Senator Ted Cruz speaks at a news conference with conservative congressional Republicans who persuaded the House leadership to include defunding the Affordable Care Act legislation to prevent a government shutdown. (AP Photo/J. Scott Applewhite)
The House of Representatives voted this morning for a short-term spending bill that would strip all funding for Obamacare, pushing the government down an uncertain path toward shutdown. Next, Republicans will refuse to raise the debt ceiling unless the law is gutted.
These moves won’t have any real effect on Obamacare, and they come against the judgment of party leaders and public opinion. President Obama won’t sign either piece of legislation even if it passes the Senate. Far more threatening to healthcare reform is the aggressive, localized campaign to sabotage the law’s implementation.
The fracas in Washington will probably cost the Republican Party far more than anyone else. Meanwhile, it’s making a lot of money for the conservatives who started it all.
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On a Thursday evening in late August, in the ballroom of a Double Tree hotel outside Wilmington, Delaware, Texas Senator Ted Cruz’s father Rafael rallied a few hundred conservatives to his son’s chief cause, the dismantling of the Affordable Care Act. “They can take our lives, they can take our fortunes,” the Cuban-born pastor shouted, wagging a finger at the crowd, which whistled and cheered. “But they cannot take our honor! No one can take our honor.”
It was the last stop of the Heritage Action Fund’s Defund Obamacare tour, a nine-city whipping-up of Tea Party fury designed to pressure congressional Republicans into a budget showdown over the health care law. Former Senator Jim DeMint, now the head of the Heritage Foundation, impressed upon the crowd the need to break the law before October 1, when the insurance exchanges open for enrollment. “If there’s ever been anything worth fighting for in the political arena, it’s this,” he said. “This is our time to stop it…. This is a winnable battle.”
His crusade seemed quixotic then. Only a handful of conservative members of Congress had signed the pledge to walk away from any spending bill or debt-ceiling deal that left Obamacare intact. Party leadership dismissed the Defunders, wary of being blamed for a government shutdown or a default. “Do you want to risk the full faith and credit of the US government over Obamacare?” House Speaker John Boehner asked in March. “That’s a very tough argument to make.”
Outside the Double Tree, a small group smoking cigarettes around a trashcan was more optimistic. “I think everybody that was there is motivated to do something,” mused a woman named Pat. “We’re losing the country.” They felt they were losing the Republican Party, too. “They’re weenies,” a man named Joe said about the leaders. “They’re really Democrats called Republicans,” Pat added. Joe again: “Democrat-lites.” He paused to consider. “They’re French Republicans!”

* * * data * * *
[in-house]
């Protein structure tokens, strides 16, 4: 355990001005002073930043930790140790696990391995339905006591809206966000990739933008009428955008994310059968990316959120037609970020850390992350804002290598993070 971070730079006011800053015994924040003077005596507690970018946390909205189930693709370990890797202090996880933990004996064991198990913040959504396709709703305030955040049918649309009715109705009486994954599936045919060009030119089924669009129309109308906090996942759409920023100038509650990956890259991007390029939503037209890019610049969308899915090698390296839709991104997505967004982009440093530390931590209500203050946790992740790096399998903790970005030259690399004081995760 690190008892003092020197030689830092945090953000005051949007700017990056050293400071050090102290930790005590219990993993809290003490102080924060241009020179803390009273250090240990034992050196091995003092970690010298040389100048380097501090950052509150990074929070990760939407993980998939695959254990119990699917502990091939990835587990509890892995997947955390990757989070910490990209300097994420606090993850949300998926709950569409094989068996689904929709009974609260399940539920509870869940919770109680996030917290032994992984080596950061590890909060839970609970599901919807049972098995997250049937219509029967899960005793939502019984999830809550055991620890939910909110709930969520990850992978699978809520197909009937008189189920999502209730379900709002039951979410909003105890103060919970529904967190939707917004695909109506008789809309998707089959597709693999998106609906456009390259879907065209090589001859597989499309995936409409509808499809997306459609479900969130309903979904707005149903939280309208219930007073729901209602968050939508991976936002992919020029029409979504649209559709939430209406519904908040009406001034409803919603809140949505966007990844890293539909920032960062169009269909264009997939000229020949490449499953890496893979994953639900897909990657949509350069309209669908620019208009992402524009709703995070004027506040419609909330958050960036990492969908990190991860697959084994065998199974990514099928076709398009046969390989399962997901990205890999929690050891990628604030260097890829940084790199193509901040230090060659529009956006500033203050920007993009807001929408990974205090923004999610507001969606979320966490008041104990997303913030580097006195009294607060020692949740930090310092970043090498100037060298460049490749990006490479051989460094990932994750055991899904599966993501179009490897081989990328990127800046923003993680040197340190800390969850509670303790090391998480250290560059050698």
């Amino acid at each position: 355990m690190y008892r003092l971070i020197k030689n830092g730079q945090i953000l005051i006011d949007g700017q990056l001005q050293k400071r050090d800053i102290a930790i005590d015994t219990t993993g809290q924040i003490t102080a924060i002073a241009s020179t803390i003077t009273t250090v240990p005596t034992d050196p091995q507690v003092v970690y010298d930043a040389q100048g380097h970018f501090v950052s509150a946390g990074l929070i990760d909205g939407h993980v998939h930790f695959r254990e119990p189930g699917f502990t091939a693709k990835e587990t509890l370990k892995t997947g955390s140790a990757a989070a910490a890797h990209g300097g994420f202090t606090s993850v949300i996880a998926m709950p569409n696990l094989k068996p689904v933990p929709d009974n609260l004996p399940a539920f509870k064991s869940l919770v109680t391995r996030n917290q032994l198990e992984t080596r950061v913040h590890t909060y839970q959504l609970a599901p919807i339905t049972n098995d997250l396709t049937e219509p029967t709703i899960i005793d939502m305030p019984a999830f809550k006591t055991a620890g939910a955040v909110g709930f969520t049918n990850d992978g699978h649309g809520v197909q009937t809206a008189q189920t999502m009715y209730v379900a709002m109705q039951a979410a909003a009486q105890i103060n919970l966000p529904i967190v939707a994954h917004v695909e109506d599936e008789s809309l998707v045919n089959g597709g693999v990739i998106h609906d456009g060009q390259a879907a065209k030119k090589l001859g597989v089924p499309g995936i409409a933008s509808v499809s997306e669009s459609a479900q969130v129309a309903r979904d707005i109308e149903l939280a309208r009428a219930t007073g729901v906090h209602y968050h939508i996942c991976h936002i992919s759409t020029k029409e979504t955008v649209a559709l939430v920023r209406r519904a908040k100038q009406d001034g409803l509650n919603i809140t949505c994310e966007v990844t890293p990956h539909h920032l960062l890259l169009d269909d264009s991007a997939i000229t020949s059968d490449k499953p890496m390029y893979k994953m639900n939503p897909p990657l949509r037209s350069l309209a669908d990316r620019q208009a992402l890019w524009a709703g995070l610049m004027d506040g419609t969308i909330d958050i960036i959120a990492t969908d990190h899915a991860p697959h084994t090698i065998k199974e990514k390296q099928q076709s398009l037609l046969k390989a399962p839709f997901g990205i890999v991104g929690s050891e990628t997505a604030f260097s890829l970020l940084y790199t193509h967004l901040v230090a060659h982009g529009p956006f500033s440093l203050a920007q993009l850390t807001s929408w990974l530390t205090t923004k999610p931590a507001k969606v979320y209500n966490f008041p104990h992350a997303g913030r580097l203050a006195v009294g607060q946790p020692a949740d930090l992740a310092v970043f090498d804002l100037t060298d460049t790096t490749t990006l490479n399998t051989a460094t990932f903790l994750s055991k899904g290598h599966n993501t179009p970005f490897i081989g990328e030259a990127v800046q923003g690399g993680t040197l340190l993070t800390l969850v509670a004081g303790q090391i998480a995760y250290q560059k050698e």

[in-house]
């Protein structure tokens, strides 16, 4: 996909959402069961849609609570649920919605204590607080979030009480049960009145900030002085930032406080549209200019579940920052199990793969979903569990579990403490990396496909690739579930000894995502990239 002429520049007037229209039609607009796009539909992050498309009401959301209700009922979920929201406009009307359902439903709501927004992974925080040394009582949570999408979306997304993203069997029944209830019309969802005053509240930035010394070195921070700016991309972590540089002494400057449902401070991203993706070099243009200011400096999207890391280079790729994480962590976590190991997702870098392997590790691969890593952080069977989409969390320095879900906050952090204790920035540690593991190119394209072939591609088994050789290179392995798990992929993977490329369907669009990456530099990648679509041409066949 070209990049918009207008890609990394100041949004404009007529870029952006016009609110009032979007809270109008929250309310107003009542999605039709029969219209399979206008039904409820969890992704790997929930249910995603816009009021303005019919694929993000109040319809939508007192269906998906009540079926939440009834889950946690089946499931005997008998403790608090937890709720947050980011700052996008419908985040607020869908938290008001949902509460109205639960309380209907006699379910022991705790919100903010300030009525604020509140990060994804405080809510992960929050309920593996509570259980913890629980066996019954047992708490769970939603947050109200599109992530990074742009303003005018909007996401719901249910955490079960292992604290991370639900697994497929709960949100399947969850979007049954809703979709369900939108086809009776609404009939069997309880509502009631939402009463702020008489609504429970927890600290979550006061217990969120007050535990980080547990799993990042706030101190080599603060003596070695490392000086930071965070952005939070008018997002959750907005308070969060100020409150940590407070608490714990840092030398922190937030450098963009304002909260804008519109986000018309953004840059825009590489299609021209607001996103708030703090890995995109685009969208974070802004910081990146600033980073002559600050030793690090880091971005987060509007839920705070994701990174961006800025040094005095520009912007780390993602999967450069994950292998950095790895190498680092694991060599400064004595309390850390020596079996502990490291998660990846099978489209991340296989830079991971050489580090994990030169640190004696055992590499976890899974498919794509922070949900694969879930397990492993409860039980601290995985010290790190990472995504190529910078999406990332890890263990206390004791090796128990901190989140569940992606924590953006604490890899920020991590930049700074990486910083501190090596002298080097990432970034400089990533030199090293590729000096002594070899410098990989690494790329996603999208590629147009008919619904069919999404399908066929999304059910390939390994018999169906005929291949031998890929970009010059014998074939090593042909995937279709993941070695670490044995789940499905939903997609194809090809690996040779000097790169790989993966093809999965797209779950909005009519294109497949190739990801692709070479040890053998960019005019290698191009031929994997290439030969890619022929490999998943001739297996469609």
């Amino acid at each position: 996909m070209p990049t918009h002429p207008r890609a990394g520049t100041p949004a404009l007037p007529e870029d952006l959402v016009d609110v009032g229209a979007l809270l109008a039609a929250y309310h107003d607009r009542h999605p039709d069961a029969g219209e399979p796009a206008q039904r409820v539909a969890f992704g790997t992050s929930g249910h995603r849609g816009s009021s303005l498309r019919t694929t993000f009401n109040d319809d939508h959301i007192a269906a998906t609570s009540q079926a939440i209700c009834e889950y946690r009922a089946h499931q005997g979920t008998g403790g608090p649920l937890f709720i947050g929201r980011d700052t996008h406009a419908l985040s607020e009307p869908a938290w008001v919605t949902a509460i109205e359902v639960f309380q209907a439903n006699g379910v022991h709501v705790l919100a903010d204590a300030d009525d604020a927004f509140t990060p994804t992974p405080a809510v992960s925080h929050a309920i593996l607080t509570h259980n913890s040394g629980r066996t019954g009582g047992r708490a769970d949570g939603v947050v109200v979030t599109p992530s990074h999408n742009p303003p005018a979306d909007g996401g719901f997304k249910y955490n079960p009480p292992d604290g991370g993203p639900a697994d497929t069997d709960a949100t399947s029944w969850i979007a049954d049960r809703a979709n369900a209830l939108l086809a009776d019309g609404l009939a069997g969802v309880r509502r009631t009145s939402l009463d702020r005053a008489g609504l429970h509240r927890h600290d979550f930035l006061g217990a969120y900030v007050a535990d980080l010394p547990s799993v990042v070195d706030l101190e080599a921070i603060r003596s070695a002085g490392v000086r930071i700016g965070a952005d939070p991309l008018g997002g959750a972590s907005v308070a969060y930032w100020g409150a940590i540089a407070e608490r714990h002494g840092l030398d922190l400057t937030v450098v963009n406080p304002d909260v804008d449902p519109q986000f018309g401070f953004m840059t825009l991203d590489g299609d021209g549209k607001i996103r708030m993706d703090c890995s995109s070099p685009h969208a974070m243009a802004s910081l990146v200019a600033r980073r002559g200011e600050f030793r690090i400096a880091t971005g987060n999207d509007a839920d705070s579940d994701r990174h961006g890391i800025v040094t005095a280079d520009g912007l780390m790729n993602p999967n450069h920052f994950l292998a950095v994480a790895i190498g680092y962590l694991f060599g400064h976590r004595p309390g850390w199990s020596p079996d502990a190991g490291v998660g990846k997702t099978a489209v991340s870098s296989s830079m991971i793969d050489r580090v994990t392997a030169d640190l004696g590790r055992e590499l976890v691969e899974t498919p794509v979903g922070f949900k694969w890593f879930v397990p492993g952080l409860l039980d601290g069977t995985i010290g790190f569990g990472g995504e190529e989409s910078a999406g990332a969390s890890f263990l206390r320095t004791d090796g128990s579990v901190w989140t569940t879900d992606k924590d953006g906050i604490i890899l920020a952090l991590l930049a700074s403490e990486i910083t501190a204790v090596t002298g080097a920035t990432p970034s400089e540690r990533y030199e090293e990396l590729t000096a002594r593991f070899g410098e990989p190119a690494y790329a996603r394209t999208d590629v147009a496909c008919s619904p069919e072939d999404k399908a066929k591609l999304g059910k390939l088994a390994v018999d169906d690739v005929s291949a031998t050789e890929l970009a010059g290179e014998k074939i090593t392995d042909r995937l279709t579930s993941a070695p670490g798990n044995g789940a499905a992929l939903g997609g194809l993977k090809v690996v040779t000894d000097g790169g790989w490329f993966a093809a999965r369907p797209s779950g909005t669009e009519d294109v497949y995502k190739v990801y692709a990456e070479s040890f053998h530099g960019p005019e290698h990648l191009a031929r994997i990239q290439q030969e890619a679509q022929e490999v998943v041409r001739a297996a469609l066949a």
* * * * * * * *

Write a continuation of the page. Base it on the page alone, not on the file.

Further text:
Two weeks later, spines in Washington have stiffened—really, they’ve bowed to the hard right. Boehner was forced to withdraw a short-term spending bill with a nonbinding rider that stripped funding from Obamacare when conservatives balked at a vote they said was merely symbolic. It’s no surprise House Republicans are tired of such gestures, after voting more than forty times to repeal or delay the law with nothing to show but a cost upwards of $50 million to taxpayers. The continuing resolution that passed the House on Friday defunds the healthcare law, and Republicans will now set to work on a bill to raise the debt ceiling for another year’s worth of borrowing, contingent also upon the demise of the ACA, as well as expedited construction of the Keystone XL pipeline and other Democratic non-starters.
Neither bill can pass the Senate, much less the White House, and so without compromise from House Republicans the government is headed for a shutdown on October 1. More alarming is the prospect of a default, an unprecedented event that could roil the global economy. While this brinkmanship jeopardizes the country’s economic stability, it poses virtually no threat to Obamacare. With polling indicating that most Americans would blame Republicans for the shutdown, the White House has no reason to blink.
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The Defund Obamacare movement represents irresponsible governing at its apex, but what’s insidious about the whole show is the way it distracts from the actual threat to healthcare reform: the efforts to cripple the law’s implementation, led by Republican-controlled state governments and a range of right-wing PACs.
Sixteen states have imposed unnecessary restrictions on “navigators,” a workforce drawn from nonprofit and government agencies to educate consumers about their options and walk them through the new system. Twenty-one states have refused to expand Medicaid, which was intended to cover 17 million uninsured, low-income Americans. Officials in Missouri have been barred from doing anything to implement the law. A handful of other states are refusing to enforce its consumer protections, most critically the provision that bans insurers from rejecting applicants with preexisting conditions.